Making Important Ad Decisions While Protecting Your Brand
We can't stress how important your brand image is. Today we'll share some details with you about some tough decisions that advertisers had to make about three years ago to protect their brands.
A New York Times article announced settlements with five women who accused Bill O'Reilly of sexual harassment or verbal violence. This announcement caused more than 50 advertisers to pull their commercials on Fox News with "The O'Reilly Factor." O'Reilly seemed untouchable just years ago when hosting an exclusive interview with President Trump during the Super Bowl LI pre-game. Fox News officially announced that they cut all ties with its biggest TV star by mid-April.
After learning about this, major consumer brands realized that they were running ahead of racist, homophobic, and extremist content, compelling them to remove their Youtube ads. While digital and social media are a cheaper way of reaching your target market, this example shows the risks of not protecting your brand. Every minute of each day, some 400 + hours of content are uploaded to Youtube. Without sufficient precautions, this can be a huge Brand Image problem and could damage your reputation. Essentially, you're playing Russian roulette with your credibility by not taking those precautions.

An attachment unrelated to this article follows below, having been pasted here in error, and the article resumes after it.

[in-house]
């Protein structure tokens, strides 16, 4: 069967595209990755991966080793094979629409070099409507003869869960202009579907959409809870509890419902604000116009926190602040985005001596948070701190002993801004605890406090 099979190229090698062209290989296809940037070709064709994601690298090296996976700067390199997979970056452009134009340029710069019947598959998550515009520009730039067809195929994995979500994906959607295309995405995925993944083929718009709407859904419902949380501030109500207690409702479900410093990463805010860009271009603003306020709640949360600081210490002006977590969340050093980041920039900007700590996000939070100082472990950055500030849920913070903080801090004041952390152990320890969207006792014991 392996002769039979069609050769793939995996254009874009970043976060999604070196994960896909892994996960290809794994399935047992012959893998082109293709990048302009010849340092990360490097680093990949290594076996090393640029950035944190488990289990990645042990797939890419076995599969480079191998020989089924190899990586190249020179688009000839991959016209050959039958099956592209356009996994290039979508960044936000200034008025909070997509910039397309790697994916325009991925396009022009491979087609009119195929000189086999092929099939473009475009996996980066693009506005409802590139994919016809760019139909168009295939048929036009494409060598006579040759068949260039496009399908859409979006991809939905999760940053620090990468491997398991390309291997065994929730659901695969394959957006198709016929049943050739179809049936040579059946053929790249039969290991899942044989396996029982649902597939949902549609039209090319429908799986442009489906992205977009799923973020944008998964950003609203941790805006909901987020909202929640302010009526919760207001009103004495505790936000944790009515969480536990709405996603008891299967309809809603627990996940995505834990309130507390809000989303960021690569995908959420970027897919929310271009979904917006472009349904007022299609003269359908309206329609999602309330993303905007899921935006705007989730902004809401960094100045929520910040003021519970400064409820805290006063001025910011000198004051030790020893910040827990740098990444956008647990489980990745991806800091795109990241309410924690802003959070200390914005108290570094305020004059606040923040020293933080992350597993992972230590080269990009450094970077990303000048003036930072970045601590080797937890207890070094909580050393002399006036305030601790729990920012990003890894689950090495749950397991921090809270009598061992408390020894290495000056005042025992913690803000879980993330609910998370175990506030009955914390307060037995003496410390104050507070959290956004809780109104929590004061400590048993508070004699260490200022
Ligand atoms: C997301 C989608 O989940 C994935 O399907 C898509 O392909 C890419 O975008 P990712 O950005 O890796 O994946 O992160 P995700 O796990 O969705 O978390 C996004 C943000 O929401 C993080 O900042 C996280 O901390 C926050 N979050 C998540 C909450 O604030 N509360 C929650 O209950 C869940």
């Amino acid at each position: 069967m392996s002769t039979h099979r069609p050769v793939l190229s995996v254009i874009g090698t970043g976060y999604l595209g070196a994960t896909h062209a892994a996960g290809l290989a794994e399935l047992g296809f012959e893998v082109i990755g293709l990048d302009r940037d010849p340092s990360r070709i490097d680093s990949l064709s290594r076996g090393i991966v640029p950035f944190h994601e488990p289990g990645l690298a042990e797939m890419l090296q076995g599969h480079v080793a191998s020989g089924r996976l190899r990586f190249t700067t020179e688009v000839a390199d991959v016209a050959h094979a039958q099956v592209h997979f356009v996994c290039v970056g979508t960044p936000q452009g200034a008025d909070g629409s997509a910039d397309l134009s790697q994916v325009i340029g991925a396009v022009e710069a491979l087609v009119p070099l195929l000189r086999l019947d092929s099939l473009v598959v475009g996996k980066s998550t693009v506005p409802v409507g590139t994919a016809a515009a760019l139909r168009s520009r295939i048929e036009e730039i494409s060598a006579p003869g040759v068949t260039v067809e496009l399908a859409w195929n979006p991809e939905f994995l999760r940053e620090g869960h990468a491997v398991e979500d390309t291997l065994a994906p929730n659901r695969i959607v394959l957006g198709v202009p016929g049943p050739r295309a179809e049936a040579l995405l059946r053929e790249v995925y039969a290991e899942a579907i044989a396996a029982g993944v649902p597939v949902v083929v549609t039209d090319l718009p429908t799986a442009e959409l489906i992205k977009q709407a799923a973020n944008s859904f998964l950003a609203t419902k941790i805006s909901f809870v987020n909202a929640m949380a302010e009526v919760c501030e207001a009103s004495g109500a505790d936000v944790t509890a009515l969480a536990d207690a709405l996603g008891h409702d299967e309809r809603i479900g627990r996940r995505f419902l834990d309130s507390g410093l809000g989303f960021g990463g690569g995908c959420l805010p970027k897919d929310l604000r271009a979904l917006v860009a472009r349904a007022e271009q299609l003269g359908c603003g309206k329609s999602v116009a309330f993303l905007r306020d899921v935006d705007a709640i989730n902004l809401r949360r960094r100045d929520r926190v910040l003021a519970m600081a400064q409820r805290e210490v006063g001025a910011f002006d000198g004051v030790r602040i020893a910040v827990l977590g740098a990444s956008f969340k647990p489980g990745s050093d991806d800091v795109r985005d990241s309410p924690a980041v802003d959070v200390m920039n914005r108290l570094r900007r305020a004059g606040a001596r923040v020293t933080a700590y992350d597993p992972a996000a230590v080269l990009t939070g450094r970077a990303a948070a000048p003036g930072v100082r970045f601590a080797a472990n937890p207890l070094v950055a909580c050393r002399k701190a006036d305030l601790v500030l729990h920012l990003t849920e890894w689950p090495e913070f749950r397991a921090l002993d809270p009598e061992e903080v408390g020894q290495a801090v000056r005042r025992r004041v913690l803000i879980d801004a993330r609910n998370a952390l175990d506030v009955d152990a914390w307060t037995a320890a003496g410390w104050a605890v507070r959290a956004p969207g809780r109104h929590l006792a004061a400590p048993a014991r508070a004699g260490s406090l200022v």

Although these are very high-profile examples, everyday businesses of every size must make similar decisions. Can they sponsor an event or activity? Partner with another company? Refer existing clients to another company? Here you can learn how we advise our customers at UBT Agency to make some of these decisions.
It all begins with learning about who you are and what you believe in as a company. We listen and understand your core values and key messages.
If we conclude that who you want to partner with doesn't align with your business goals, we shift priorities as we know it will damage your overall brand and is not beneficial. Most importantly, messages must be clear and consistent with your internal team members and externally to your customer base.
Public perception and reputation are essential. In the case of O'Reilly, though he was never convicted of a crime, viewers would think that advertising on his show meant that the company was supporting him. Viewers would think that the company turned a blind eye to the allegations. Indirectly, viewers would assume that the company advertising, supported those messages with their ads running over the "extremist" YouTube videos during that time frame. Consumers prefer to do business and spend money with trusted companies that are more in line with their own values. As a brand, this reality can't be ignored.
We recommend that you have strong and clear brand messaging when you're faced with some of these decisions and allow those types of decision-making moments to improve your core beliefs and message. Will everyone like the decisions you make? Probably not. But follow our suggestions, and you can rest easy knowing that your brand image and credibility is safe.